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Are Sprouts Safe?

Sprouts have been grown and eaten for over 5000 years. They are a concentrated storehouse of phytochemicals which protect against disease. These mini vegetables are some of the healthiest and safest foods available today. Sprouts are safe for everyone. Growing your own sprouts will give you one of the safest, healthiest, most nutritious foods available anywhere.

In mid 2011, in addition to many other "fear factors", dispersion was once more cast upon sprouts and in particular "bean sprouts" in Germany and alfalfa sprouts in the USA; all this within the context of banning vitamins and food additives in Germany and attempted enforcing of the now infamous "Codex Alimentarius" disguised under the banners of various "Food Safety Acts."  This has in turn instigated responses from various respected and knowledgeable sources which are herewith reprinted in their entirities with special acknowledgements to my good friend Steve Meyerowitz also known as "Sproutman" and Mike Adams also known as Health Ranger and the author of Natural News.

 

Are Sprouts Safe to Eat? 

By Steve Meyerowitz, Sproutman® 

Sprouts have been in the news lately. Unfortunately bad news travels faster than good news and even if the bad news turns out as inaccurate, the damage done may be impossible to repair. Presently, no less than two politicians have resigned from office after making headline news about scandals. In both cases, the accusations of their guilt have done sufficient damage to end their careers regardless of whether or not they are ultimately exonerated.  

Right up front I’ll tell you that looking at the statistics relative to other foods sprouts are very safe and that I think they are taking the heat for what is a universal food industry problem. Whether it is E. coli or salmonella, sprouts are an easy target. As an industry, it is economically small and weak. Sadly, the sprout industry has never been organized well enough to speak out in its own defense. So consumers like you don’t get to hear the other side of the story and the bad news just sticks.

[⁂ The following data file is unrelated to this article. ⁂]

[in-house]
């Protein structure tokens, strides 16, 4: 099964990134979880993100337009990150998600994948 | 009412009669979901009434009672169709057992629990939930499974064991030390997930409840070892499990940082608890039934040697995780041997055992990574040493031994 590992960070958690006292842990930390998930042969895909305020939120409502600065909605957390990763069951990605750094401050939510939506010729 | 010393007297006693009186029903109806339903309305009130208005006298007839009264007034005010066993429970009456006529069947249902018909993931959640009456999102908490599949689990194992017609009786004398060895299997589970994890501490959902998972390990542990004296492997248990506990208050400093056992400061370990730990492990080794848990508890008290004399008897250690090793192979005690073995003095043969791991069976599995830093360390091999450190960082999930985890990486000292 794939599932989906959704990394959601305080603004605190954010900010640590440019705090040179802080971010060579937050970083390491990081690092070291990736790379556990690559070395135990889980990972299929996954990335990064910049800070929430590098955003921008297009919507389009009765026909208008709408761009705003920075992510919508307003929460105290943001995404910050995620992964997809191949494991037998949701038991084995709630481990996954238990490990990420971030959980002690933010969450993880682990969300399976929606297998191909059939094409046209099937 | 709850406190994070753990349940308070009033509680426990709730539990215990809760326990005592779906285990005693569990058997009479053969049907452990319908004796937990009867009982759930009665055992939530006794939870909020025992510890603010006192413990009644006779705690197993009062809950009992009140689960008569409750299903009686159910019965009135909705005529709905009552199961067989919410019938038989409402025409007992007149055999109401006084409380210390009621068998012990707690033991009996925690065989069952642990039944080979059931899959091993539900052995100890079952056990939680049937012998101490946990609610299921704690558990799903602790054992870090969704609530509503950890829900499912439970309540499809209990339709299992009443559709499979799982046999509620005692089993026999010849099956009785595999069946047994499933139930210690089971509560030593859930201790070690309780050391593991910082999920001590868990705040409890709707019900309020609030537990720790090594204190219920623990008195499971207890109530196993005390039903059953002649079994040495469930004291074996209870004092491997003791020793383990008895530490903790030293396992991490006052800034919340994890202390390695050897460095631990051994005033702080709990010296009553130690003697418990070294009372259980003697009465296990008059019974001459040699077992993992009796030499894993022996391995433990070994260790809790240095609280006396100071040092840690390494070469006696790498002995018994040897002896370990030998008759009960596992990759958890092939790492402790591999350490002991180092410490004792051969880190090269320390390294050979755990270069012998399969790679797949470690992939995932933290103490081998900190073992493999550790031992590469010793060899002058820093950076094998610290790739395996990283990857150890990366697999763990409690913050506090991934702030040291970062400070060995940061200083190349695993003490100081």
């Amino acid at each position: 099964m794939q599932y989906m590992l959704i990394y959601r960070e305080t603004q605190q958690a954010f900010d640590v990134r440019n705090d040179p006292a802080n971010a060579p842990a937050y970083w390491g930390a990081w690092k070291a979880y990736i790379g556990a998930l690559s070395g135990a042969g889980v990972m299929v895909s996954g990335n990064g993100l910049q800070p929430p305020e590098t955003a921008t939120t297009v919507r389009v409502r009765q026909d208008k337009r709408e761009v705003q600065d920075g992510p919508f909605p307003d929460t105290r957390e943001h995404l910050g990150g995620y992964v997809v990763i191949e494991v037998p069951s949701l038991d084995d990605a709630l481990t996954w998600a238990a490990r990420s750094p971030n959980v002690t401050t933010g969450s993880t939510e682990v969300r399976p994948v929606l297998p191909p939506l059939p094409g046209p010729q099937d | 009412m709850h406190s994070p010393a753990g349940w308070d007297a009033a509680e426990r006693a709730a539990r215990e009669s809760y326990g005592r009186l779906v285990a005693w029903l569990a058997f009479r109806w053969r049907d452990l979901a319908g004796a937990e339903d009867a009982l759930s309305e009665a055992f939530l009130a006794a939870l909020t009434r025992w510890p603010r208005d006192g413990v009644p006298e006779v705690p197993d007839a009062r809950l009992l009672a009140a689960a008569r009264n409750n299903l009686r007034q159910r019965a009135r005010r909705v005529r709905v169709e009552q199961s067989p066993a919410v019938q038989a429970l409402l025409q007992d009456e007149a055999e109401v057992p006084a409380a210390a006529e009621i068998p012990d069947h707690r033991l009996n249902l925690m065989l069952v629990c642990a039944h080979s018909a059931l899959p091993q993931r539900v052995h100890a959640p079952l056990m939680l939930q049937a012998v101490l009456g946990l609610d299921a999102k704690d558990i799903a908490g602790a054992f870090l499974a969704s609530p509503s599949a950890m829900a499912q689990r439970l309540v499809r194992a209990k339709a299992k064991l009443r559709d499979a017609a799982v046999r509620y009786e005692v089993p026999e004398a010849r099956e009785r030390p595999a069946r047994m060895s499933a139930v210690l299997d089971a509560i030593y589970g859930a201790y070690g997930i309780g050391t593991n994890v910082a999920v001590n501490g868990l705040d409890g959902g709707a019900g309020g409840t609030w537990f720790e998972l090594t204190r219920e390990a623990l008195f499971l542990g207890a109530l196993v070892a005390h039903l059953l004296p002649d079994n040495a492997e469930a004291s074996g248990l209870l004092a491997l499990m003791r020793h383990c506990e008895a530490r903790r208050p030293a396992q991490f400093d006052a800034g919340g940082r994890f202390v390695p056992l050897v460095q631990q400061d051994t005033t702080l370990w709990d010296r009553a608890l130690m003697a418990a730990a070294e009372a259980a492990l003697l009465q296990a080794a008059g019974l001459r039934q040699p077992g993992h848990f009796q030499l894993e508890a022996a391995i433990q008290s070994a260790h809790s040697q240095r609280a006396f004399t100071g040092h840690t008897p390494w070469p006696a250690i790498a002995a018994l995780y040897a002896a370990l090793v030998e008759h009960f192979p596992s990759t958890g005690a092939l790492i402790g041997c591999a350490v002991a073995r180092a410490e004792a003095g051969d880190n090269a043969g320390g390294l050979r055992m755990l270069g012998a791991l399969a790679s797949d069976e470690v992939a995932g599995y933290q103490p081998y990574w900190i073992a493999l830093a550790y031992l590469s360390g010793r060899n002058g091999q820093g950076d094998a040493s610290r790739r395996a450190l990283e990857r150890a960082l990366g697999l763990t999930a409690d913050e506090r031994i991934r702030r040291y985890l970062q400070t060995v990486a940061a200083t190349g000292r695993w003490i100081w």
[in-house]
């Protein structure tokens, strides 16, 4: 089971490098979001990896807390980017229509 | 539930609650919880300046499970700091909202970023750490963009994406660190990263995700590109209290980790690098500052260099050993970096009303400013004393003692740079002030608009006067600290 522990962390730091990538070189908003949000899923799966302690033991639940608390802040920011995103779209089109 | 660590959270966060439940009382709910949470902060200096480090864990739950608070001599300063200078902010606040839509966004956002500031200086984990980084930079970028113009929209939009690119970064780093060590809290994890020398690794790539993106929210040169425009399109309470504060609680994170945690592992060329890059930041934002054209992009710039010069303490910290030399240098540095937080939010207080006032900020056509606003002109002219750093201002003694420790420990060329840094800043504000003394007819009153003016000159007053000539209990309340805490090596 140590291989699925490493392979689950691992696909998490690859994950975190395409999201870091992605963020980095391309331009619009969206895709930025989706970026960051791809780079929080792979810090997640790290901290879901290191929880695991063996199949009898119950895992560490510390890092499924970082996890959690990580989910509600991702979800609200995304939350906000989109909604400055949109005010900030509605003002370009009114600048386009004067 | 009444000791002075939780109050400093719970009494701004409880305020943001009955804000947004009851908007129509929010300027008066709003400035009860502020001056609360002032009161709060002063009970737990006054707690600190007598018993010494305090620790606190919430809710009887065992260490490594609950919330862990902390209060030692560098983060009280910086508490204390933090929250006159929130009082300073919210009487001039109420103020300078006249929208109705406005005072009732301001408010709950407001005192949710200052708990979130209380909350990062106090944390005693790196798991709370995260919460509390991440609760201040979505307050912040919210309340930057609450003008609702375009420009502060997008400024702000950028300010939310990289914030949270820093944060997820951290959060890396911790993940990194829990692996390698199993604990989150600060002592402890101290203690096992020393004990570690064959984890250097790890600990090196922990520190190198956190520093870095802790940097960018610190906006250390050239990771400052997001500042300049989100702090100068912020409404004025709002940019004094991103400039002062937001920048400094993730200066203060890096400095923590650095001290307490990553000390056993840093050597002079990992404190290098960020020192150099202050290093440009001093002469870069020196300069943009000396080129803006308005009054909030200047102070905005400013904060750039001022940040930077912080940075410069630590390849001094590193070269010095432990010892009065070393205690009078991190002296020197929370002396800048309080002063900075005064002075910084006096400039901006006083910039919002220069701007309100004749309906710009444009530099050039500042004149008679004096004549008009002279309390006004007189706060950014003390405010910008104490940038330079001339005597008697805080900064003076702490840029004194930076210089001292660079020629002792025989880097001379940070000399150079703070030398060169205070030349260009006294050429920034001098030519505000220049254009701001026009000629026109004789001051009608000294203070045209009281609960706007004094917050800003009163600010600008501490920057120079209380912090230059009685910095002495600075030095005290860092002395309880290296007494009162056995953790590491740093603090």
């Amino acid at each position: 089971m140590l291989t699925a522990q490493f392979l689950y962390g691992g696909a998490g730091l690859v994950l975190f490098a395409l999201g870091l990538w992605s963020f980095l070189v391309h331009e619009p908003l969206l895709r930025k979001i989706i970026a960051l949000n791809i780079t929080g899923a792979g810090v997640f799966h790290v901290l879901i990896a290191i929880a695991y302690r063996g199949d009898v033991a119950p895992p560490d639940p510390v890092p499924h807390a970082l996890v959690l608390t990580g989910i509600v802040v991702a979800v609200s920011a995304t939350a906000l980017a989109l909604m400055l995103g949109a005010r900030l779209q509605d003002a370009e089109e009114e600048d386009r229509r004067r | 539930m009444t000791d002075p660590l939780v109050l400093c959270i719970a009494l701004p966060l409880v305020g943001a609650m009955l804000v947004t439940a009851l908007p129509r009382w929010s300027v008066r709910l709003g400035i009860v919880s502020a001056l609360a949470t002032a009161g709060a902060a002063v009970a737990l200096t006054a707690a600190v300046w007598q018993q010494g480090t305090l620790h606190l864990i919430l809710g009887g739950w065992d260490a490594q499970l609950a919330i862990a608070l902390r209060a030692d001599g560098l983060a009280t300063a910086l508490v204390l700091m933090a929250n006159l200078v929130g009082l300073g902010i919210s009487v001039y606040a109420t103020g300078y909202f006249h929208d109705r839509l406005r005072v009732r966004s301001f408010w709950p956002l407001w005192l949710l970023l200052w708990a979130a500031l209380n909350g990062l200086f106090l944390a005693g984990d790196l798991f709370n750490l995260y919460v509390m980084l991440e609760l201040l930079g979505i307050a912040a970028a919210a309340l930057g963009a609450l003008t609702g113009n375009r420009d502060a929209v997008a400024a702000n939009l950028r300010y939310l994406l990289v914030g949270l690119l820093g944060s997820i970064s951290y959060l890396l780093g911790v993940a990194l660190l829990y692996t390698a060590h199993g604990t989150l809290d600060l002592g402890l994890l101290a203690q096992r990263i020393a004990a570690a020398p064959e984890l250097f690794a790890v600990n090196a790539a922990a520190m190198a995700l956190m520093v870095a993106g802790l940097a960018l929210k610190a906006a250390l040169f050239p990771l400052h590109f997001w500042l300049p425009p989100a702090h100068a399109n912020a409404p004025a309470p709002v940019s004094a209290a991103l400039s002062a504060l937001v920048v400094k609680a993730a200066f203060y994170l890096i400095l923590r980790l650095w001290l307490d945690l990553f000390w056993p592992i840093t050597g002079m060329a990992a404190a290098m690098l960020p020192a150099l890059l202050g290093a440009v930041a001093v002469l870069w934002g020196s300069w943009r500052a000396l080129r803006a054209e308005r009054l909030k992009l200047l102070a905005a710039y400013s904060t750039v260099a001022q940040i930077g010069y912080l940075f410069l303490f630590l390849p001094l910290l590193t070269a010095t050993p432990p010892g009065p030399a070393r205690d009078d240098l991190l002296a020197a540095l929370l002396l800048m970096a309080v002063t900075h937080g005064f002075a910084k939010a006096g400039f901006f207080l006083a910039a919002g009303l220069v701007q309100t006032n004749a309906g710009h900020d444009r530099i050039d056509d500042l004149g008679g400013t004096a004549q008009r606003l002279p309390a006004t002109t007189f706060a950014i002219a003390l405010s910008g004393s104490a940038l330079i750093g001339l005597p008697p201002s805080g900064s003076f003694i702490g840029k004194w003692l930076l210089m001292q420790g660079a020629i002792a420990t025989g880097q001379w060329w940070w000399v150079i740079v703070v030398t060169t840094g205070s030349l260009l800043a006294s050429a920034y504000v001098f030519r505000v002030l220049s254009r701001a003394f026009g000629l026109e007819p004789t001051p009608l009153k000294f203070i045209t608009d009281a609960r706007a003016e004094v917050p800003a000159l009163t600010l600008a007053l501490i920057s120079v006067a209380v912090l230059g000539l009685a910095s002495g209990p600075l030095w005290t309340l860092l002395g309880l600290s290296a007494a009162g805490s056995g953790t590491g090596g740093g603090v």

Sprouts make the news for a few reasons: First, they’re a health food and it is a sensational news story when a “health food” makes people sick. Second, they are a raw food, so sprouts don’t kill bacteria as you do when you poach an egg or barbeque a burger. Third, the warmth and moisture needed for germination is also a good environment for propagating bacteria.

That being said, E. coli is not a sprout problem any more than it is a tomato, spinach, or lettuce problem. Same thing for salmonella. The source of these bacteria is the intestines of a cow or a chicken. It is manure that infects food and no food is immune to contamination. Dried particles of cow manure can drift onto vegetables by riding the dust from the ranch up the road. Since 100,000 E. coli can fit on the head of a pin, it doesn’t take much to contaminate your crop. It can get on your shoes or clothes and then the worker becomes the carrier. If it gets into the water and the water washes produce, then that food becomes the vehicle. So when people get poisoned, who is to blame? Should we blame the sprouts? The cucumbers? The farmers? The cows? This is a complex problem.

Food Poisoning Is Serious Business